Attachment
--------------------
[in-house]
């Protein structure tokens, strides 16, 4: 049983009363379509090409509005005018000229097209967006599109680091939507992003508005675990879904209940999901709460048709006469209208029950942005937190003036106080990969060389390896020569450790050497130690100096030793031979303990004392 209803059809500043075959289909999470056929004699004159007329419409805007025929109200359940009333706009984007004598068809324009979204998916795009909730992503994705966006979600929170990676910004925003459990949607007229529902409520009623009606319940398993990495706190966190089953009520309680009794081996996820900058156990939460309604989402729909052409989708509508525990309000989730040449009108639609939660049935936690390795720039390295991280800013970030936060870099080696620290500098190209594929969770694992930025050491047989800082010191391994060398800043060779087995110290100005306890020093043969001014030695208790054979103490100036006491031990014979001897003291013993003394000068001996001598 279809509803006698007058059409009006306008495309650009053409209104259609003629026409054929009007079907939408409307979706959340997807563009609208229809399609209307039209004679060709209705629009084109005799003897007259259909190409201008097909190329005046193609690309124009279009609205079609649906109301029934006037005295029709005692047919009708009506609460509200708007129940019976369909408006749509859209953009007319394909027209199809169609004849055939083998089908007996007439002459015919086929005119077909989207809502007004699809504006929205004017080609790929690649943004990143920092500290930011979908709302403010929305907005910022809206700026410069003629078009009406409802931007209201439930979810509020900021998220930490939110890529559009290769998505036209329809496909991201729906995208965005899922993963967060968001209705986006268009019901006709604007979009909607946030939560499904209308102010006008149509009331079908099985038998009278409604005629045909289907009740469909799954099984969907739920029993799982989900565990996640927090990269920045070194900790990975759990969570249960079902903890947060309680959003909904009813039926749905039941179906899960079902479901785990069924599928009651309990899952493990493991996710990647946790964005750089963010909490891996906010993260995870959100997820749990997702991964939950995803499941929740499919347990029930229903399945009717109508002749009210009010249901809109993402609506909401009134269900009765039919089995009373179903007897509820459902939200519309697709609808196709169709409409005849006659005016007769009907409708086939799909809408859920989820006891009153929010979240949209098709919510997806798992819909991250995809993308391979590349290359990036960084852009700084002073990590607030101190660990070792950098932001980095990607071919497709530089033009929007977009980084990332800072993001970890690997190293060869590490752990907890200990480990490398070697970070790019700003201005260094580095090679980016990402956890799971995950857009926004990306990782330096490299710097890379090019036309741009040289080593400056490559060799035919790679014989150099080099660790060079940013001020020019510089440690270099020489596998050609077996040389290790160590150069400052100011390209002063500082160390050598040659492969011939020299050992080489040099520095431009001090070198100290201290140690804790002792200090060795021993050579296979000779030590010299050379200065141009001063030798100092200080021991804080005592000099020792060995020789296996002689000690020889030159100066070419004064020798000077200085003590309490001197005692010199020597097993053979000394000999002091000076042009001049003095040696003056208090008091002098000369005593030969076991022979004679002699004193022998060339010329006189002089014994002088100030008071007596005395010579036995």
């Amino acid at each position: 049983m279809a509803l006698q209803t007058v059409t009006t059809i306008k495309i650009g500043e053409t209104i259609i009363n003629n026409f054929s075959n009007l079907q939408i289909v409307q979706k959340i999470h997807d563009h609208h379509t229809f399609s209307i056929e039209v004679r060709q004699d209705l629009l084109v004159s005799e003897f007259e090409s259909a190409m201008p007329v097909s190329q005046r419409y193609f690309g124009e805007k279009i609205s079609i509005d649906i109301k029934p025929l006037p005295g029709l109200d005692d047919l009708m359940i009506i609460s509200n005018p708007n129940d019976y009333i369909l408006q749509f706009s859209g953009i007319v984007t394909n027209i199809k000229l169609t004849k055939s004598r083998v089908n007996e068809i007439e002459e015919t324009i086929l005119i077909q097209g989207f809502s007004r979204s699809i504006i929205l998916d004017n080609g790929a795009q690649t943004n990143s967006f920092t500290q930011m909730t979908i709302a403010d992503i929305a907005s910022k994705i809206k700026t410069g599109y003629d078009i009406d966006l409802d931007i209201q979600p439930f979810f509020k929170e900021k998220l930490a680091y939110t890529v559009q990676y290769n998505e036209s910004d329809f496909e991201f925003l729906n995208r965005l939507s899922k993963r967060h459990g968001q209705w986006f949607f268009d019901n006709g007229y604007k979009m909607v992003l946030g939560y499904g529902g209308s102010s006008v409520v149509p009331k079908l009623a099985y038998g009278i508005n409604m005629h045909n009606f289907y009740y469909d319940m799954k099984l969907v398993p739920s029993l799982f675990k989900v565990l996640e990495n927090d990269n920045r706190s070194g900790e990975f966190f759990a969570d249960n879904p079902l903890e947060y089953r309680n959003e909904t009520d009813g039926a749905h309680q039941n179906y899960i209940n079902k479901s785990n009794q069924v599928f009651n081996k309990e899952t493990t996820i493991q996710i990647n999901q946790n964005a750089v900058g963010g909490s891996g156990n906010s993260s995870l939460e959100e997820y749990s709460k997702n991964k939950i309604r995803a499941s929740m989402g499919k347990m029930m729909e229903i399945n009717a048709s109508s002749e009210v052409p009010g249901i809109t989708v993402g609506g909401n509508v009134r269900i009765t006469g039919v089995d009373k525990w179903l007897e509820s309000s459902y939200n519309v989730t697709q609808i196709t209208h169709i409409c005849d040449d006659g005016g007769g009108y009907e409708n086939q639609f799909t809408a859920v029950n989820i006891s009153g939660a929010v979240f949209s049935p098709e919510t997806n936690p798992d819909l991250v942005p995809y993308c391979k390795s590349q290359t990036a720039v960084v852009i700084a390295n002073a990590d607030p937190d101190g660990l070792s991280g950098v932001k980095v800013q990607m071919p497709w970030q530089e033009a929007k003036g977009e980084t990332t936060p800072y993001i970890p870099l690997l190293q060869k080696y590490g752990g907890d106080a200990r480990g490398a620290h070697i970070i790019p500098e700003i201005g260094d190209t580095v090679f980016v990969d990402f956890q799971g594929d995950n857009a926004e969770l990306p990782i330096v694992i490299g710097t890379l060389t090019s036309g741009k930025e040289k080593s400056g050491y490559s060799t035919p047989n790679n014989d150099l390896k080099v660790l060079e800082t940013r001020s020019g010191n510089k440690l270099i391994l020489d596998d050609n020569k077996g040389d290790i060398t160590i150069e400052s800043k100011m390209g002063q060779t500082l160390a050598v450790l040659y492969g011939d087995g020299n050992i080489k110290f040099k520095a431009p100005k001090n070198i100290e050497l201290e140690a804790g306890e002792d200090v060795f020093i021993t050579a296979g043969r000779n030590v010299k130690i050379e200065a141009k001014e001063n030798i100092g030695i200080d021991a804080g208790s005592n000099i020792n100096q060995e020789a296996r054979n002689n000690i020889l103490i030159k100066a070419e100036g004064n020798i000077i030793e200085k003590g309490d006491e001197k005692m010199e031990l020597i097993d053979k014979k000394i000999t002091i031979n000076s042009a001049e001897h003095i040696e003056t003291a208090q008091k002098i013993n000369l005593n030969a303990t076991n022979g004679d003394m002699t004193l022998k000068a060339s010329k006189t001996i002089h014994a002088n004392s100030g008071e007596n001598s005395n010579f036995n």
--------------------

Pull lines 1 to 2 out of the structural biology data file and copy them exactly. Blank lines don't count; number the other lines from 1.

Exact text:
[in-house]
């Protein structure tokens, strides 16, 4: 049983009363379509090409509005005018000229097209967006599109680091939507992003508005675990879904209940999901709460048709006469209208029950942005937190003036106080990969060389390896020569450790050497130690100096030793031979303990004392 209803059809500043075959289909999470056929004699004159007329419409805007025929109200359940009333706009984007004598068809324009979204998916795009909730992503994705966006979600929170990676910004925003459990949607007229529902409520009623009606319940398993990495706190966190089953009520309680009794081996996820900058156990939460309604989402729909052409989708509508525990309000989730040449009108639609939660049935936690390795720039390295991280800013970030936060870099080696620290500098190209594929969770694992930025050491047989800082010191391994060398800043060779087995110290100005306890020093043969001014030695208790054979103490100036006491031990014979001897003291013993003394000068001996001598 279809509803006698007058059409009006306008495309650009053409209104259609003629026409054929009007079907939408409307979706959340997807563009609208229809399609209307039209004679060709209705629009084109005799003897007259259909190409201008097909190329005046193609690309124009279009609205079609649906109301029934006037005295029709005692047919009708009506609460509200708007129940019976369909408006749509859209953009007319394909027209199809169609004849055939083998089908007996007439002459015919086929005119077909989207809502007004699809504006929205004017080609790929690649943004990143920092500290930011979908709302403010929305907005910022809206700026410069003629078009009406409802931007209201439930979810509020900021998220930490939110890529559009290769998505036209329809496909991201729906995208965005899922993963967060968001209705986006268009019901006709604007979009909607946030939560499904209308102010006008149509009331079908099985038998009278409604005629045909289907009740469909799954099984969907739920029993799982989900565990996640927090990269920045070194900790990975759990969570249960079902903890947060309680959003909904009813039926749905039941179906899960079902479901785990069924599928009651309990899952493990493991996710990647946790964005750089963010909490891996906010993260995870959100997820749990997702991964939950995803499941929740499919347990029930229903399945009717109508002749009210009010249901809109993402609506909401009134269900009765039919089995009373179903007897509820459902939200519309697709609808196709169709409409005849006659005016007769009907409708086939799909809408859920989820006891009153929010979240949209098709919510997806798992819909991250995809993308391979590349290359990036960084852009700084002073990590607030101190660990070792950098932001980095990607071919497709530089033009929007977009980084990332800072993001970890690997190293060869590490752990907890200990480990490398070697970070790019700003201005260094580095090679980016990402956890799971995950857009926004990306990782330096490299710097890379090019036309741009040289080593400056490559060799035919790679014989150099080099660790060079940013001020020019510089440690270099020489596998050609077996040389290790160590150069400052100011390209002063500082160390050598040659492969011939020299050992080489040099520095431009001090070198100290201290140690804790002792200090060795021993050579296979000779030590010299050379200065141009001063030798100092200080021991804080005592000099020792060995020789296996002689000690020889030159100066070419004064020798000077200085003590309490001197005692010199020597097993053979000394000999002091000076042009001049003095040696003056208090008091002098000369005593030969076991022979004679002699004193022998060339010329006189002089014994002088100030008071007596005395010579036995």